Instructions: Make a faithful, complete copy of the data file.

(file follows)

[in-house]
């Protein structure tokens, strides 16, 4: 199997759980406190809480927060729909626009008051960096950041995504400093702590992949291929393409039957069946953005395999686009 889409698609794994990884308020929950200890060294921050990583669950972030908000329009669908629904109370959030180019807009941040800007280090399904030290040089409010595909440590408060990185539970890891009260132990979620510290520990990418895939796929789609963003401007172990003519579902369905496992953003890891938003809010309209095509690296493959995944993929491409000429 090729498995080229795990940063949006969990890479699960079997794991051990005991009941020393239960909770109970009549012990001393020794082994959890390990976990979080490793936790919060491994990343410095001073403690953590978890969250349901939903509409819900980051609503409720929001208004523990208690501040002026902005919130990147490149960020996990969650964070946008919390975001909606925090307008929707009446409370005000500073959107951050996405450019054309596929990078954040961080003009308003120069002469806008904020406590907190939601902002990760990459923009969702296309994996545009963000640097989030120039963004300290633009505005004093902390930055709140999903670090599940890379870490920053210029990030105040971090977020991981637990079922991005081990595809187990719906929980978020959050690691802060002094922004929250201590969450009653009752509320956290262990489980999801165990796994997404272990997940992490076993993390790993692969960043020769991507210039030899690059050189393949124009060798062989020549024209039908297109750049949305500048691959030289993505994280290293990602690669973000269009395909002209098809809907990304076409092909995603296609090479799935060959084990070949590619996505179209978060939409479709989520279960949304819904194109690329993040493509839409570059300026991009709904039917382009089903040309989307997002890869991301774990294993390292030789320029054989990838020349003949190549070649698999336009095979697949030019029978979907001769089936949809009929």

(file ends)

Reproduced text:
[in-house]
């Protein structure tokens, strides 16, 4: 199997759980406190809480927060729909626009008051960096950041995504400093702590992949291929393409039957069946953005395999686009 889409698609794994990884308020929950200890060294921050990583669950972030908000329009669908629904109370959030180019807009941040800007280090399904030290040089409010595909440590408060990185539970890891009260132990979620510290520990990418895939796929789609963003401007172990003519579902369905496992953003890891938003809010309209095509690296493959995944993929491409000429 090729498995080229795990940063949006969990890479699960079997794991051990005991009941020393239960909770109970009549012990001393020794082994959890390990976990979080490793936790919060491994990343410095001073403690953590978890969250349901939903509409819900980051609503409720929001208004523990208690501040002026902005919130990147490149960020996990969650964070946008919390975001909606925090307008929707009446409370005000500073959107951050996405450019054309596929990078954040961080003009308003120069002469806008904020406590907190939601902002990760990459923009969702296309994996545009963000640097989030120039963004300290633009505005004093902390930055709140999903670090599940890379870490920053210029990030105040971090977020991981637990079922991005081990595809187990719906929980978020959050690691802060002094922004929250201590969450009653009752509320956290262990489980999801165990796994997404272990997940992490076993993390790993692969960043020769991507210039030899690059050189393949124009060798062989020549024209039908297109750049949305500048691959030289993505994280290293990602690669973000269009395909002209098809809907990304076409092909995603296609090479799935060959084990070949590619996505179209978060939409479709989520279960949304819904194109690329993040493509839409570059300026991009709904039917382009089903040309989307997002890869991301774990294993390292030789320029054989990838020349003949190549070649698999336009095979697949030019029978979907001769089936949809009929």